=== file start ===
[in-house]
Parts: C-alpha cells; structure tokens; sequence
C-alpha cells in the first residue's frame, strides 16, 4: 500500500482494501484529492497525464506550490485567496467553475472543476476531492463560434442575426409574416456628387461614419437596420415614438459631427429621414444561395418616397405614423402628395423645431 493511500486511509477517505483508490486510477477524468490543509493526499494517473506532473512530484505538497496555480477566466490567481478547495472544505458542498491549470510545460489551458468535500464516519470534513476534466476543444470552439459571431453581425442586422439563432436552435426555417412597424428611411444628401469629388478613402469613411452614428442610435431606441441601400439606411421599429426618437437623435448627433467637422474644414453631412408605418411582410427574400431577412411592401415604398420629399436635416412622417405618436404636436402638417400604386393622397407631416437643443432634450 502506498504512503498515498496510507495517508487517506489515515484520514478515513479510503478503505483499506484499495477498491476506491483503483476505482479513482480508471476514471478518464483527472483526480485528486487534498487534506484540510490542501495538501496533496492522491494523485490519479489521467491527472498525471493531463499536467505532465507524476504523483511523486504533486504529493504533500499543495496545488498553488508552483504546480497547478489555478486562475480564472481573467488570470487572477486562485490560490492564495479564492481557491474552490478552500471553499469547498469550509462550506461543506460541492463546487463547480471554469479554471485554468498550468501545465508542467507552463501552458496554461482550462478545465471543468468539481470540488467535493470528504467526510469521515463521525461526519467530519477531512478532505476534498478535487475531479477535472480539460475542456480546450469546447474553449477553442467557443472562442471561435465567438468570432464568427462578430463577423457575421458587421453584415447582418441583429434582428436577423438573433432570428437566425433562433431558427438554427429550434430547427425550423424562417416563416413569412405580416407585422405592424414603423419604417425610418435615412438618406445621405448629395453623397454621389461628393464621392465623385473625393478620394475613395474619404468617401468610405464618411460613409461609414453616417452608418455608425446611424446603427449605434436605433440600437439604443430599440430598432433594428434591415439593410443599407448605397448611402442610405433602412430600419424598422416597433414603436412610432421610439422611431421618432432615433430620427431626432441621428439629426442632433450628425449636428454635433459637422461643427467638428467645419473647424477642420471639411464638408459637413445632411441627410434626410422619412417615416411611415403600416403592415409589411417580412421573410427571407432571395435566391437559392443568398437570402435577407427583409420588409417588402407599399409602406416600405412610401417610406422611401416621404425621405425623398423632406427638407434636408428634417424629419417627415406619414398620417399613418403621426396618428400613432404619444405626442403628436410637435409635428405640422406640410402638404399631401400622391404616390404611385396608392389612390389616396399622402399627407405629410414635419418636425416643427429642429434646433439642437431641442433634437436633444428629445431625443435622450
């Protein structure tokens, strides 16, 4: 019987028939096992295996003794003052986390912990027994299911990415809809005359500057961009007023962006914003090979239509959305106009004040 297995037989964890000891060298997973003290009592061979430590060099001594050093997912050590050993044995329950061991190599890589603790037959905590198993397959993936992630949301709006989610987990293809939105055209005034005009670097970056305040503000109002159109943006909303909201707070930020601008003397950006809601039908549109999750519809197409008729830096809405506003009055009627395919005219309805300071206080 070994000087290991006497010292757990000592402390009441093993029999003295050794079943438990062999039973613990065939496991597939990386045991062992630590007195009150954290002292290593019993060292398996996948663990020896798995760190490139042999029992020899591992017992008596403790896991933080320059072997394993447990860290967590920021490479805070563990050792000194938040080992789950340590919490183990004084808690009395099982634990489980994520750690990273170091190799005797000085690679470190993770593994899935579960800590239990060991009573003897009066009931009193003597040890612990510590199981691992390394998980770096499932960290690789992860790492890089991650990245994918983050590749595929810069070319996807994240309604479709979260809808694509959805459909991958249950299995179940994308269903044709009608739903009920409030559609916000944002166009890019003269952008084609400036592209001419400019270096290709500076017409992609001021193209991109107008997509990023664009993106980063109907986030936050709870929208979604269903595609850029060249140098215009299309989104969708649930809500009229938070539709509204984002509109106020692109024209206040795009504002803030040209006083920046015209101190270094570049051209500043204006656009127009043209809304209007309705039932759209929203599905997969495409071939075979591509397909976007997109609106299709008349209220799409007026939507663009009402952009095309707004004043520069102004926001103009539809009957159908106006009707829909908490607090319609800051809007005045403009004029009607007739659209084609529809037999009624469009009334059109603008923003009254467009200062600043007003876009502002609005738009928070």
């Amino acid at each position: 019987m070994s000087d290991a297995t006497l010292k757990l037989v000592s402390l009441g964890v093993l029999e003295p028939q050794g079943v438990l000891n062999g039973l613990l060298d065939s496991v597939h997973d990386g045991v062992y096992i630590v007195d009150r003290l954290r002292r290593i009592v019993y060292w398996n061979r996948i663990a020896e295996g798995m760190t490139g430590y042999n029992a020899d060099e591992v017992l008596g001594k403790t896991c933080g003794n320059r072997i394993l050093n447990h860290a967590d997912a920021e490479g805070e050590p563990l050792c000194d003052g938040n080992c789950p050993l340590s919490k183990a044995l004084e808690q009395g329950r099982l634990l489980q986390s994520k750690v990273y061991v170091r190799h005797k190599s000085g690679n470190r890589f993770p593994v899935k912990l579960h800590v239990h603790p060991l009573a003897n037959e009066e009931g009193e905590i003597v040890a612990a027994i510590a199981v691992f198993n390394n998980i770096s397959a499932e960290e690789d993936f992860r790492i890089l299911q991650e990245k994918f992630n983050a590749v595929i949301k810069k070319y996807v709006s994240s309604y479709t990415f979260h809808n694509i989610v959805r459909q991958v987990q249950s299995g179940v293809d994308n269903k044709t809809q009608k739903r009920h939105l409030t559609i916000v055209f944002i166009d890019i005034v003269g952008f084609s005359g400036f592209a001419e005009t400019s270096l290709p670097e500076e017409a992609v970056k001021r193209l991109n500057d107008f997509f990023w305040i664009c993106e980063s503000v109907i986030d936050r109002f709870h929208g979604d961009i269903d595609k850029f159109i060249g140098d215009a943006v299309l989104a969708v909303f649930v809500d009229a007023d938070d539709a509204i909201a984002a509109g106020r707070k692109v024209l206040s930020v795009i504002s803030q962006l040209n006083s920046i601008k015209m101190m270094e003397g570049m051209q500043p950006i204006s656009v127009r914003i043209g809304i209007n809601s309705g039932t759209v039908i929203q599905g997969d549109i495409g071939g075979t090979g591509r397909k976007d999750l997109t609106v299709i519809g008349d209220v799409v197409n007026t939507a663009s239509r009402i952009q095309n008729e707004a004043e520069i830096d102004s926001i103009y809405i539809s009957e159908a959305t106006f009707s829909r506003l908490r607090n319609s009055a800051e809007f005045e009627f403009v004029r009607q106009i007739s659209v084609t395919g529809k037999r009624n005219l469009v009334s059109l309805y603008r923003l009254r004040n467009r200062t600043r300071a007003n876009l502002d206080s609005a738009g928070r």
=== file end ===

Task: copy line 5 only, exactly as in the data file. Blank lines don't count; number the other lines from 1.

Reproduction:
């Amino acid at each position: 019987m070994s000087d290991a297995t006497l010292k757990l037989v000592s402390l009441g964890v093993l029999e003295p028939q050794g079943v438990l000891n062999g039973l613990l060298d065939s496991v597939h997973d990386g045991v062992y096992i630590v007195d009150r003290l954290r002292r290593i009592v019993y060292w398996n061979r996948i663990a020896e295996g798995m760190t490139g430590y042999n029992a020899d060099e591992v017992l008596g001594k403790t896991c933080g003794n320059r072997i394993l050093n447990h860290a967590d997912a920021e490479g805070e050590p563990l050792c000194d003052g938040n080992c789950p050993l340590s919490k183990a044995l004084e808690q009395g329950r099982l634990l489980q986390s994520k750690v990273y061991v170091r190799h005797k190599s000085g690679n470190r890589f993770p593994v899935k912990l579960h800590v239990h603790p060991l009573a003897n037959e009066e009931g009193e905590i003597v040890a612990a027994i510590a199981v691992f198993n390394n998980i770096s397959a499932e960290e690789d993936f992860r790492i890089l299911q991650e990245k994918f992630n983050a590749v595929i949301k810069k070319y996807v709006s994240s309604y479709t990415f979260h809808n694509i989610v959805r459909q991958v987990q249950s299995g179940v293809d994308n269903k044709t809809q009608k739903r009920h939105l409030t559609i916000v055209f944002i166009d890019i005034v003269g952008f084609s005359g400036f592209a001419e005009t400019s270096l290709p670097e500076e017409a992609v970056k001021r193209l991109n500057d107008f997509f990023w305040i664009c993106e980063s503000v109907i986030d936050r109002f709870h929208g979604d961009i269903d595609k850029f159109i060249g140098d215009a943006v299309l989104a969708v909303f649930v809500d009229a007023d938070d539709a509204i909201a984002a509109g106020r707070k692109v024209l206040s930020v795009i504002s803030q962006l040209n006083s920046i601008k015209m101190m270094e003397g570049m051209q500043p950006i204006s656009v127009r914003i043209g809304i209007n809601s309705g039932t759209v039908i929203q599905g997969d549109i495409g071939g075979t090979g591509r397909k976007d999750l997109t609106v299709i519809g008349d209220v799409v197409n007026t939507a663009s239509r009402i952009q095309n008729e707004a004043e520069i830096d102004s926001i103009y809405i539809s009957e159908a959305t106006f009707s829909r506003l908490r607090n319609s009055a800051e809007f005045e009627f403009v004029r009607q106009i007739s659209v084609t395919g529809k037999r009624n005219l469009v009334s059109l309805y603008r923003l009254r004040n467009r200062t600043r300071a007003n876009l502002d206080s609005a738009g928070r």